Photography and article by Sara Caruso

Of all our cherished toys in our toy box, those colorful glass balls were the most treasured. The mesmerizing patterns and swirls captivate our minds even as adults. Marbles have a long history from games to gambling, and go back to ancient times. Excavations in Pakistan and Egypt have found marbles of clay and glass that date back 5,000 years ago. In more modern times they have been everything from a toy, to a cushion for railroad tracks, to a form of ship ballast – which may be why some end up on our beaches.

Earthenware, or clay, marbles were the most commonly manufactured marble at one time. According to The Marble Collectors Society of America, they were reportedly produced in Germany and shipped across the sea to be sold in the United States. An ongoing theory is that the marbles were stored in the keel of the ships and may have acted as temporary ballast. An example of this is the Italian bark the Fortuna which shipwrecked in what is now Ship Bottom, New Jersey in 1910. Its iron hull contained no cargo, only terracotta roofing tiles which acted as ballast. It shipwrecked off the coast of Long Beach Island and spilled the tiles into the surf.

Just like the Fortuna, sometimes the marble carrying ships didn’t make the full journey and sunk with the ship. New research has found that clay marbles were not used as ballast by all ships, stating instead they used sand or stone – a much cheaper material. The use of marbles strictly as ballast is likely a misunderstanding. The colorful glass marbles we seek, however, did not originate from shipwrecks.

At one time creating glass marbles was a rare art form. A skilled glass blower would pinch and form a perfect sphere and create a masterful piece. Marbles became a way for glass factories to use up the glass leftover from the day, however there were many marble making companies. Some of the earliest patents in the U.S. are for marble making devices. One such company was Akro Agate. Formed in 1910 in Akron, Ohio. It was the largest producer of toy marbles in the country. It later moved to Clarksburg, West Virginia in 1914 where it remained until it claimed bankruptcy in 1951. Most of the colors and swirled sea glass marbles found on U.S. beaches are from this company. How they end up in the sea is a mystery to most sea glass hunters.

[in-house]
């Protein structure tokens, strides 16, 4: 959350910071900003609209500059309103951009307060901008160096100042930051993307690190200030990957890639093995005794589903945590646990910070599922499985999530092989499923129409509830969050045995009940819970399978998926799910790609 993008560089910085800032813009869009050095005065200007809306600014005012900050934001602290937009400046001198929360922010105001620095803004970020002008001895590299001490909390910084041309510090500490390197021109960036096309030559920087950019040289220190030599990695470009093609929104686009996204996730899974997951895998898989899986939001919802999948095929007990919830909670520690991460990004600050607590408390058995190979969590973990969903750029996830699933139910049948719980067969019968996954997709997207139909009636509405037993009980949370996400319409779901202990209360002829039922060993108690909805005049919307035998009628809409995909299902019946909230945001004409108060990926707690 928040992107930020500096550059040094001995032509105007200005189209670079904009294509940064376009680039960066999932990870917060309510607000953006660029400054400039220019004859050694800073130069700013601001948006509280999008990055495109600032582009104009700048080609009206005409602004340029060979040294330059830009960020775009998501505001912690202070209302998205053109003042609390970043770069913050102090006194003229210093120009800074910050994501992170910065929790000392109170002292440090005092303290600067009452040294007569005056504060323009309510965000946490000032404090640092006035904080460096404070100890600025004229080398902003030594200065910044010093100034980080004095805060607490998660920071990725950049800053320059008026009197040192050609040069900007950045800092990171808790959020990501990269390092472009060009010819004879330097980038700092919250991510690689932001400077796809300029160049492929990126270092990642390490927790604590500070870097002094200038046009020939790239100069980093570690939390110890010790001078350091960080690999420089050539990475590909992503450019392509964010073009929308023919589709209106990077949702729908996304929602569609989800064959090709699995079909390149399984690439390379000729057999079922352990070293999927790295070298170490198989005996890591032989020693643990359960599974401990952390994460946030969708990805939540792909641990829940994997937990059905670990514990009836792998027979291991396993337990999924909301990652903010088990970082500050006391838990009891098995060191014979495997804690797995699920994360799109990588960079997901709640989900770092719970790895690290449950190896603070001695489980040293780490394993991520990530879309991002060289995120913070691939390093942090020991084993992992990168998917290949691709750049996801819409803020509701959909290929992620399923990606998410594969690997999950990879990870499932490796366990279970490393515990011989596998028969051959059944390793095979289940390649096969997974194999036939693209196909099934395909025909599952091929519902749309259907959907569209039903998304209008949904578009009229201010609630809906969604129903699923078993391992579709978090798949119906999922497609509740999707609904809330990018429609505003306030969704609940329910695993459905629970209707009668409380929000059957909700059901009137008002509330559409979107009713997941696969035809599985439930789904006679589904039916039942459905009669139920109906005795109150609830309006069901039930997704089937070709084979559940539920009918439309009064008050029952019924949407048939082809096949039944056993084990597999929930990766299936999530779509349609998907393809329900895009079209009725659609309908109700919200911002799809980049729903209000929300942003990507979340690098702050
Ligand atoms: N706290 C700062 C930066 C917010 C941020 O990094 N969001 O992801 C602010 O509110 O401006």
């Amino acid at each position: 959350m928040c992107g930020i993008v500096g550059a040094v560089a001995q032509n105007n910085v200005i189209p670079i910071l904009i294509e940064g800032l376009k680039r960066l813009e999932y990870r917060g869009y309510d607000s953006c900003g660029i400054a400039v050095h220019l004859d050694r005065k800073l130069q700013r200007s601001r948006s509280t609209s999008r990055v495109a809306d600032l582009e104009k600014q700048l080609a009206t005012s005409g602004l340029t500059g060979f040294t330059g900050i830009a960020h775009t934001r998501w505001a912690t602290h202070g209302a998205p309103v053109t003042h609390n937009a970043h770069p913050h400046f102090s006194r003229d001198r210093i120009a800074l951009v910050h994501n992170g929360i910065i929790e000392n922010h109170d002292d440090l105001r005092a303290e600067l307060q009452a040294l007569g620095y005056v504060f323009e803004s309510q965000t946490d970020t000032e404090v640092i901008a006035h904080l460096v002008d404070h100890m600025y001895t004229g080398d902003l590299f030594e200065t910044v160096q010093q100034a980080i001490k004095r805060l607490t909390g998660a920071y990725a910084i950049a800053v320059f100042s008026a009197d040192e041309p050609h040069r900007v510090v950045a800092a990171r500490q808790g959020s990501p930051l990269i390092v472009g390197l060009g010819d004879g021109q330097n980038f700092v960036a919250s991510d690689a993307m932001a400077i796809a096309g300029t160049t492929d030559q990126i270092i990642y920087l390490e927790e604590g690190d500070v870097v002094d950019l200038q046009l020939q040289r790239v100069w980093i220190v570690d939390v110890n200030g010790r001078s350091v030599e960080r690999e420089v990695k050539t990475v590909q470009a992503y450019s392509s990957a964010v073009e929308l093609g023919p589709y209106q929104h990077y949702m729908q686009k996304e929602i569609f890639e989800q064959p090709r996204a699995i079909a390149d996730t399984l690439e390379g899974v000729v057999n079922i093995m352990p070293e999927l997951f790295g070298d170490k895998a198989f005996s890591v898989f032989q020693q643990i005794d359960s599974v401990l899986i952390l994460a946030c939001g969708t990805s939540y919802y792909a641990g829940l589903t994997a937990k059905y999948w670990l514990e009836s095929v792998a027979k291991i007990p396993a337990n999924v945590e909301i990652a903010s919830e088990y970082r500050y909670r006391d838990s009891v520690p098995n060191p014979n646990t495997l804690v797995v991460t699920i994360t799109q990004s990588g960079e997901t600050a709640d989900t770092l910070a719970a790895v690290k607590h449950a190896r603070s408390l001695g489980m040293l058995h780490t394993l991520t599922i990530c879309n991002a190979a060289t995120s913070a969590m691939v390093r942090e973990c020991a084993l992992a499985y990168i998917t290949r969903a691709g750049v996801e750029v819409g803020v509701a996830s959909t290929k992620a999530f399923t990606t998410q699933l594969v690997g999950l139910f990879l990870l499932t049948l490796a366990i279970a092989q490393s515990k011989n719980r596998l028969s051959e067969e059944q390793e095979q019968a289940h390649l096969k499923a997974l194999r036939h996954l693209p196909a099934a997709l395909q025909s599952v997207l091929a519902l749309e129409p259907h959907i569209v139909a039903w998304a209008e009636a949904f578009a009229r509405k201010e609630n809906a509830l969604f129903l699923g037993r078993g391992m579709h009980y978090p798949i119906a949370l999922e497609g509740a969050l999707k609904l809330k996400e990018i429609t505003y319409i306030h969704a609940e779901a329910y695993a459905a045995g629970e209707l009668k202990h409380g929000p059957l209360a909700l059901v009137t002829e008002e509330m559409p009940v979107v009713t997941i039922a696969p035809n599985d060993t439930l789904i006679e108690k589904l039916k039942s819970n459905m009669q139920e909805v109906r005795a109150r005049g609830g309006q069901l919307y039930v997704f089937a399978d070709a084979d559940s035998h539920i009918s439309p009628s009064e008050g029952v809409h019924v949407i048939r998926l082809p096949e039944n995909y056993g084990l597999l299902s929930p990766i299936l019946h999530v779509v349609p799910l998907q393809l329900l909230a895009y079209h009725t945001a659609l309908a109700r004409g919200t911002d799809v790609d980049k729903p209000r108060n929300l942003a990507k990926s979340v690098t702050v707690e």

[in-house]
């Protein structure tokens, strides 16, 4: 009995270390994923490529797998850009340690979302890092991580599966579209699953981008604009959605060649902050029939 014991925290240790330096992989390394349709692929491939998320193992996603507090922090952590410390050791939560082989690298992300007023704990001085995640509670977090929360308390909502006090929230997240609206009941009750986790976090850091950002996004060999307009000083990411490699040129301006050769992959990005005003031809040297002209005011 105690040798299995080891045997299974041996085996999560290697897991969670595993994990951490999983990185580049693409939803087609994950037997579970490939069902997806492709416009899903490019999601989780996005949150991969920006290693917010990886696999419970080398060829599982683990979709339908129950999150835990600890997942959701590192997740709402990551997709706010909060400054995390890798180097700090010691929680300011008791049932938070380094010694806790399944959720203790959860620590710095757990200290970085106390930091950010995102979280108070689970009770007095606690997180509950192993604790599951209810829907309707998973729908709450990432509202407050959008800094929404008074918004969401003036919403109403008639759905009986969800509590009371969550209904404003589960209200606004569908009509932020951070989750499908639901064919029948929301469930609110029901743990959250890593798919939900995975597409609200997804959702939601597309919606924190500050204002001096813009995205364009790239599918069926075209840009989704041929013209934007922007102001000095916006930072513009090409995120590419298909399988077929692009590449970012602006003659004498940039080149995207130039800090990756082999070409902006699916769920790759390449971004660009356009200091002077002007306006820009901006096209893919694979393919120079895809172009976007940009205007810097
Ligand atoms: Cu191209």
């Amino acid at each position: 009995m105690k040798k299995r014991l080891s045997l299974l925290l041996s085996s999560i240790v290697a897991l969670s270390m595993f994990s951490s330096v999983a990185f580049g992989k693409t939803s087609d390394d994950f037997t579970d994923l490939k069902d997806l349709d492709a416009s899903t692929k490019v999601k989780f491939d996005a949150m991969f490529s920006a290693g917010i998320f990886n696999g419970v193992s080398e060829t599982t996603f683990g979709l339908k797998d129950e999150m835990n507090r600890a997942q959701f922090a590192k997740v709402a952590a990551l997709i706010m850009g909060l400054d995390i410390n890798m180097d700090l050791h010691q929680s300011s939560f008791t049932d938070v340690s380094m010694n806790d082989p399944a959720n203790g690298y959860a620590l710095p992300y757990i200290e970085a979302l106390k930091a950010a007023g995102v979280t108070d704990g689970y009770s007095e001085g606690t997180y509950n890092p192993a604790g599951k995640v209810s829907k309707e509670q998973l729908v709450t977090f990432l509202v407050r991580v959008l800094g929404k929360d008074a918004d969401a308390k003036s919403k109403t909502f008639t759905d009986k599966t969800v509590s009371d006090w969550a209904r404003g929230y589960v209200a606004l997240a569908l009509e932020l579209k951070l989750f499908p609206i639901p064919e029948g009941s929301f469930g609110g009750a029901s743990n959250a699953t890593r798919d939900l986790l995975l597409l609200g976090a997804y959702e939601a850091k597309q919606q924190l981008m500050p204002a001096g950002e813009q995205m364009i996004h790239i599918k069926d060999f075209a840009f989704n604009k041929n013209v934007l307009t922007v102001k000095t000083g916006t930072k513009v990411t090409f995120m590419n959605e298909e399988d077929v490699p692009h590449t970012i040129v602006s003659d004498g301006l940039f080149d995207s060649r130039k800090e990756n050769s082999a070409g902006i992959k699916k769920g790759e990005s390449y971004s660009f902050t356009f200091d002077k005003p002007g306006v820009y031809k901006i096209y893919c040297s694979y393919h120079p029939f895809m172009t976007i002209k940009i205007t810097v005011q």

Marble found on the bay side of LBI

There are several theories as to why we find the colorful glass marbles on the beach. Children would play marbles in the sand and sometimes accidentally leave them behind. Some may have intentionally been thrown in the sea. My brother would shoot marbles into the surf with a slingshot at Rockaway Beach in New York back in the 1970s. Storms could also be a cause of marbles. When a house is damaged and later demolished, children’s toys are easily forgotten and thrown out with the rest of the debris. In the past, dumps were often along bays and waterways which flowed into the ocean. Other sources for marbles may include railroads close to shore. Even in modern times, shooter-sized marbles are used along with the stones under tracks as a cushion when the trains roll over them.

Another source for marbles, especially in the UK, are Codd bottles. These were an early form of bottle, between the late 1800s and early 1900s, that used a marble as a form of stopper. The strange looking pinched neck of the bottle holds the marble in place while the person drinks, but prevents spilling of the contents if inverted. Due to sanitary issues, and an obvious choking hazard, the idea soon faded into history. However, some countries, including India and Japan, still use this bottle today, not always with a marble. Spray paint cans often contained marbles to mix the paint when shaken. Many sea glass hunters go a lifetime without finding a marble, but it is possible if you look in the right places.

Some beaches which were dumps in the past can produce an endless supply of sea marbles. Usually these sites are located along bays rather than oceans. These areas are also great sources for especially old glass and historical finds. The Chesapeake Bay, Dead Horse Bay in New York, and some sites along the Delaware River are good places to find marbles. I myself have found a marble on the bay side of Long Beach Island prior to Superstorm Sandy. If you look in the right place, you may not have to search long. After all, you never know what the next tide will bring.

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